Firstly it drives alignment. Criteria need to be weighted using Pairwise: a process of determining the relative importance of 'competing' business goals. By doing this as a Team Sport with your C-Suite you will identify areas of mis-alignment & encourage conversations that resolve them. Critically doing this in an abstract strategic way, and not in the intense heat of a divisive conversation about your project vs. my project is a far better way to get egos on the same page.

Secondly, a homemade weighting system will produce a lower quality model. You're reinventing a wheel that's been refined over thousands of decisions, so expecting any other outcome is, frankly, delusional. We've see ranking models with plateaus (where most projects get the same score), Fibonacci scales which multiply project scores and weights (trust me this isn't right)... and that's some of the better ones. As a leader in your organization you need to be able to rely on your model as a platform for driving change, because if people don't trust the numbers then you will fail.

Finally, as a PMO it's important to realize that a 'free' resource such as Excel can come with a not-so-hidden cost of your time. By spending days developing your in-house model are you really living your best (work) life?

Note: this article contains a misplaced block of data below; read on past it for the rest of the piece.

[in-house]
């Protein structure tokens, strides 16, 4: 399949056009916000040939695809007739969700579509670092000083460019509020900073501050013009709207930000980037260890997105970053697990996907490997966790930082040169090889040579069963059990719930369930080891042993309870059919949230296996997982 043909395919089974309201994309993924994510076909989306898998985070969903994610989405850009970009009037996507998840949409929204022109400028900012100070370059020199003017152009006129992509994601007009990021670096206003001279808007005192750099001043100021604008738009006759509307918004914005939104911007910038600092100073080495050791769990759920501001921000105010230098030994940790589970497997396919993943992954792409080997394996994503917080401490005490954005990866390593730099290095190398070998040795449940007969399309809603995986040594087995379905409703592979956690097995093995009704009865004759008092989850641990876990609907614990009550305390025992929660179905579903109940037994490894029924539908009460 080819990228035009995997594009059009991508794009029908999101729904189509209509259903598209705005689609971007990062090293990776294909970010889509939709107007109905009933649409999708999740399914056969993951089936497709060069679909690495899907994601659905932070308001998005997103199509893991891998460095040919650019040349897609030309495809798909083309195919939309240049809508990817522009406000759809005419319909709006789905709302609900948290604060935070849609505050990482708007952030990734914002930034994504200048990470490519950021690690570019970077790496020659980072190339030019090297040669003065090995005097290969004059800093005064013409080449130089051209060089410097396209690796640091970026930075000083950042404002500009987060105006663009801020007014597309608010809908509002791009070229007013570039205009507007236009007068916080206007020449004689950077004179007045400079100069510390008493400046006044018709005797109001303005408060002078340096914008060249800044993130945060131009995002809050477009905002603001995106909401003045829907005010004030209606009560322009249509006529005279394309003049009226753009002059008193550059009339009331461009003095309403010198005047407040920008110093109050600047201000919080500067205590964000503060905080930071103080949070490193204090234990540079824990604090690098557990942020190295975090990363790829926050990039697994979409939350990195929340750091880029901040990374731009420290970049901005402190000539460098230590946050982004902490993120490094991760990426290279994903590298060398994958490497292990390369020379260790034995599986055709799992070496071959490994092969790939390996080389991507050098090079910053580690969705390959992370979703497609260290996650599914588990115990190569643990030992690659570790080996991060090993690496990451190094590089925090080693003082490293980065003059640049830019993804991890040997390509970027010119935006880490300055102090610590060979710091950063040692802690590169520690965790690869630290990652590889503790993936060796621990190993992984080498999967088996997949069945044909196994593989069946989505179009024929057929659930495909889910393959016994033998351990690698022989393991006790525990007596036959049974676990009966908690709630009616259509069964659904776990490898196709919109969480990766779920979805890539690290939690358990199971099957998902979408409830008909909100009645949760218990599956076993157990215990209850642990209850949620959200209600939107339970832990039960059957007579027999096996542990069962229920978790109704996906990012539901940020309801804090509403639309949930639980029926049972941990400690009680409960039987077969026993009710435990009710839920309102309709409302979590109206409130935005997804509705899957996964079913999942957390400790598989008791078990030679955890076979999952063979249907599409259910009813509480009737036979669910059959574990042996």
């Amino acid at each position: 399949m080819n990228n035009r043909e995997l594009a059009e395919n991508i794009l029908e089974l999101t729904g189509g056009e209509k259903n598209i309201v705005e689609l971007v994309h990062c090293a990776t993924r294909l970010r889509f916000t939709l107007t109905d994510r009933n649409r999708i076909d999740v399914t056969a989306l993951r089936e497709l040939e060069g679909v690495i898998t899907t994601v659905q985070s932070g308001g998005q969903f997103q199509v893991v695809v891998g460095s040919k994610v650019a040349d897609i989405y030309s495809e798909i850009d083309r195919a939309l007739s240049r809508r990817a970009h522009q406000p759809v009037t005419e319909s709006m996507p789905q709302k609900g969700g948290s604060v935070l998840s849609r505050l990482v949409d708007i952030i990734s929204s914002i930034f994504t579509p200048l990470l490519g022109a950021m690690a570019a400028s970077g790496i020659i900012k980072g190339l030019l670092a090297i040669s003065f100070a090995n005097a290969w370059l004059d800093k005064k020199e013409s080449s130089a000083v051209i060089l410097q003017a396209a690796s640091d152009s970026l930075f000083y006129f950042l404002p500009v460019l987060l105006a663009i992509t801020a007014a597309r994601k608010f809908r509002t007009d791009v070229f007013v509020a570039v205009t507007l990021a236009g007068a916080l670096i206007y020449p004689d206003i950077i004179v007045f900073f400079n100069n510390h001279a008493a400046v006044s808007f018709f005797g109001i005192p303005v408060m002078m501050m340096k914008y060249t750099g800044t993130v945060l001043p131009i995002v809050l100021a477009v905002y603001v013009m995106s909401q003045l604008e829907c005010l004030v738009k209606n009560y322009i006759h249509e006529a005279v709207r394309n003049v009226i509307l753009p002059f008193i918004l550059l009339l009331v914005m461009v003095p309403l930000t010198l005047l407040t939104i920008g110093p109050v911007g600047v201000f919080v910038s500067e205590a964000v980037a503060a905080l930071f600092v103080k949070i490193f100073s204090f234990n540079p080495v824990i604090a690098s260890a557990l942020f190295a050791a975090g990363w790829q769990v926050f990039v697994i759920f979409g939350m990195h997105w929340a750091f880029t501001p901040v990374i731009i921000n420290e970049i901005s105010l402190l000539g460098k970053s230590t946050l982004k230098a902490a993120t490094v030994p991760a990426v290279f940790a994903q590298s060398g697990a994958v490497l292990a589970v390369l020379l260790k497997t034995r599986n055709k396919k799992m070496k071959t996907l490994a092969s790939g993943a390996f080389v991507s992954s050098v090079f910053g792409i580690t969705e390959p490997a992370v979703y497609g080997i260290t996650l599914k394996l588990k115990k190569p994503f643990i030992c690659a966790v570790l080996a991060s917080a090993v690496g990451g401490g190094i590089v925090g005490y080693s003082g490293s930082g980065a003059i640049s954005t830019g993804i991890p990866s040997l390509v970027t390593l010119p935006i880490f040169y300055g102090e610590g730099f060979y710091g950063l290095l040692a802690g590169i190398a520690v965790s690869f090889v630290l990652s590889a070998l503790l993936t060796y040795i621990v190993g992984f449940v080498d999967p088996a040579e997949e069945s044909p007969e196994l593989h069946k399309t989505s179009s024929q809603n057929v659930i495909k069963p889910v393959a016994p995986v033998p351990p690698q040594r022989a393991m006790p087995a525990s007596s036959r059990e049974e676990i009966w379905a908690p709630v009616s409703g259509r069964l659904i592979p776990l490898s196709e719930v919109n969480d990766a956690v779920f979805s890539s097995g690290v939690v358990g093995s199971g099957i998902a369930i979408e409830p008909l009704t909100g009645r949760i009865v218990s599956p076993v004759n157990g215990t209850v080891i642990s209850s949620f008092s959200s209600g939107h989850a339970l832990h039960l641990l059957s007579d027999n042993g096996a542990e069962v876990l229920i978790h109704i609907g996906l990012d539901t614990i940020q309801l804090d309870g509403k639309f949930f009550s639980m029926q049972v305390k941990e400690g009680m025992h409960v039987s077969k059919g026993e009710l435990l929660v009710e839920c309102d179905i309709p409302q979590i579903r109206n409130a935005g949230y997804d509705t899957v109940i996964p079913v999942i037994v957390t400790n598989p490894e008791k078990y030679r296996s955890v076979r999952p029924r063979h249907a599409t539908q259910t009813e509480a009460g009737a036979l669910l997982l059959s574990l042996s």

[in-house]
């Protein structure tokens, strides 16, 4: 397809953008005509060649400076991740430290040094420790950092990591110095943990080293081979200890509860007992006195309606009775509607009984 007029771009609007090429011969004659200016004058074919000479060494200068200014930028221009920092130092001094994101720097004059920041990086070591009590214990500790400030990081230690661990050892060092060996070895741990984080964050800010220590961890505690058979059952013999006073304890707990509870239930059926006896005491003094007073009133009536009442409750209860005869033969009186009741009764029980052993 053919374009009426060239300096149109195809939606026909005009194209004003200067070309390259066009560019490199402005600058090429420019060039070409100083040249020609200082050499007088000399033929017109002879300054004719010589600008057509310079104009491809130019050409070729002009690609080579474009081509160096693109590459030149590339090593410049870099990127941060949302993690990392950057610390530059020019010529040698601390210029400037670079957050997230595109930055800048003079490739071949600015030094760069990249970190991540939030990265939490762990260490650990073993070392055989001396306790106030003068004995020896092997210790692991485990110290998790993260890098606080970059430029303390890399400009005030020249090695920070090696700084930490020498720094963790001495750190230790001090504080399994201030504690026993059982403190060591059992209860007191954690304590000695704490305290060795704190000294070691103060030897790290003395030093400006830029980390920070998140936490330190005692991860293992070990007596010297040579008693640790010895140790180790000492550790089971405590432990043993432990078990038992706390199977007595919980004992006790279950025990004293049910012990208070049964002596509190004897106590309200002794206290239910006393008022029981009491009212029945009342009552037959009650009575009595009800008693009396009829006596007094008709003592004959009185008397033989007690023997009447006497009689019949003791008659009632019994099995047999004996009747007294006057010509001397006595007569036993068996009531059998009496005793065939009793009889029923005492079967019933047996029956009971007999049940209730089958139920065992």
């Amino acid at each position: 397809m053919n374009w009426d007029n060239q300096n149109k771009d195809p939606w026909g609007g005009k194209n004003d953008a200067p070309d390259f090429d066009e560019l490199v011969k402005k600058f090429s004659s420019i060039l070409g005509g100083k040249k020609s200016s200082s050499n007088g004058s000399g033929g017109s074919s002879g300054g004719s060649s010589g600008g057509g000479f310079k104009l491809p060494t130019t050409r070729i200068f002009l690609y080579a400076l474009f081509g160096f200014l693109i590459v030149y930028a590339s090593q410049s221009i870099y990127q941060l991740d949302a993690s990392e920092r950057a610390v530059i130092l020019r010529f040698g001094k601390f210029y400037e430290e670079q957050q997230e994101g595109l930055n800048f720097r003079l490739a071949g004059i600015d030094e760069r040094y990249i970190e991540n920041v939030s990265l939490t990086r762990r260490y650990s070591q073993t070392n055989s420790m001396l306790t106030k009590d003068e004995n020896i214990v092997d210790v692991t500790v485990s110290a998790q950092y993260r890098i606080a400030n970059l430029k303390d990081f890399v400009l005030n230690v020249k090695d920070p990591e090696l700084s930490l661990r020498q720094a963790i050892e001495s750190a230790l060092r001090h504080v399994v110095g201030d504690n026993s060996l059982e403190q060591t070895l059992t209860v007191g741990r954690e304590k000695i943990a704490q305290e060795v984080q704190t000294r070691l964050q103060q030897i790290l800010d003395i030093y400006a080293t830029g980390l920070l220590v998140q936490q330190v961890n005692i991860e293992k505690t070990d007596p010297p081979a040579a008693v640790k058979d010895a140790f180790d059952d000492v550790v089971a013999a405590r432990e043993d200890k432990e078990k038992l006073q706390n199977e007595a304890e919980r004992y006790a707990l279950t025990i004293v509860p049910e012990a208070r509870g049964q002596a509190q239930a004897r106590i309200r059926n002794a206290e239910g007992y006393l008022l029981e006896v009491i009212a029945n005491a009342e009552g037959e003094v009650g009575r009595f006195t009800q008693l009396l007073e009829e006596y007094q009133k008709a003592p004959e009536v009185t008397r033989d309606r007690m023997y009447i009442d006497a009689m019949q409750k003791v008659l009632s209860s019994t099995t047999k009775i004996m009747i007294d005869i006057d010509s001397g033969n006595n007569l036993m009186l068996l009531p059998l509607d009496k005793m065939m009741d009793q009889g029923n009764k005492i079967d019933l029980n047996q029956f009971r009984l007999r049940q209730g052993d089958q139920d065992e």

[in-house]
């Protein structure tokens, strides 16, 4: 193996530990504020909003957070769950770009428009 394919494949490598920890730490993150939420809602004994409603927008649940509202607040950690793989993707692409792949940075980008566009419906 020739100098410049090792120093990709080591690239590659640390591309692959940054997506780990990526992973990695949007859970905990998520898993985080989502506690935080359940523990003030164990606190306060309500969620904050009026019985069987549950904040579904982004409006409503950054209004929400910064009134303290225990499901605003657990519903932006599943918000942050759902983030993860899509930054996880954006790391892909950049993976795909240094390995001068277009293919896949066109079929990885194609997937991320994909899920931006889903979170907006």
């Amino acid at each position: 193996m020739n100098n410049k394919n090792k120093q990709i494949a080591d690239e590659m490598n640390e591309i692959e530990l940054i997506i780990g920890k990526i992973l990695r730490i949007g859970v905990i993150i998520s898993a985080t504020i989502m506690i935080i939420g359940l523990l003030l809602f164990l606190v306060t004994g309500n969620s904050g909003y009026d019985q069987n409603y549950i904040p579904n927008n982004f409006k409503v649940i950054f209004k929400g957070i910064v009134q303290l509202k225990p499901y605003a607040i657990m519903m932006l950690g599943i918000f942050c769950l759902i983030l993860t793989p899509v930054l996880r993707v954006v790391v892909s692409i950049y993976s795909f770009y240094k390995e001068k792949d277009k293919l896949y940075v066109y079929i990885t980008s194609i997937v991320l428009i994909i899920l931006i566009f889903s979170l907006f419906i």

3. Automated scoring surveys for reviewing portfolios at scale

Scoring projects is a key role for the PMO. Specifically, being able to complete a Prioritization Matrix which will show the value and effort for all prospective projects. There's probably a temptation to just do it - to fill in the model based on your judgement, or grab an hour with the manager of the delivery team. This would be a mistake for three reasons.

The first reason is Noise. Put simply ask one person to make an estimate, there's a strong chance they'll be wrong. Ask their colleague to make the same estimate and they'll be wrong too, but in a differnt way. This does not happen because your colleagues are idiots. It happens because they are (I'm assuming) human. Read Daniel Kahneman if you want to learn more, or why not run your own test. Ask three engineers how long a project will take and see how different their responses are. Most of the time the closest you'll get to a 'correct' answer is the average.

Secondly, project scoring is a fantastic opportunity to build buy-in to your model with your 'resources'. The best way to drive productivity is to motivate, and having people participate with a scoring process does exactly that. They build confidence that they're not assigned to a stupid pet project. They feel more driven to stick to the time estimate they made. And of course they might well tell you things that weren't apparent from the helicopter view in the PMO.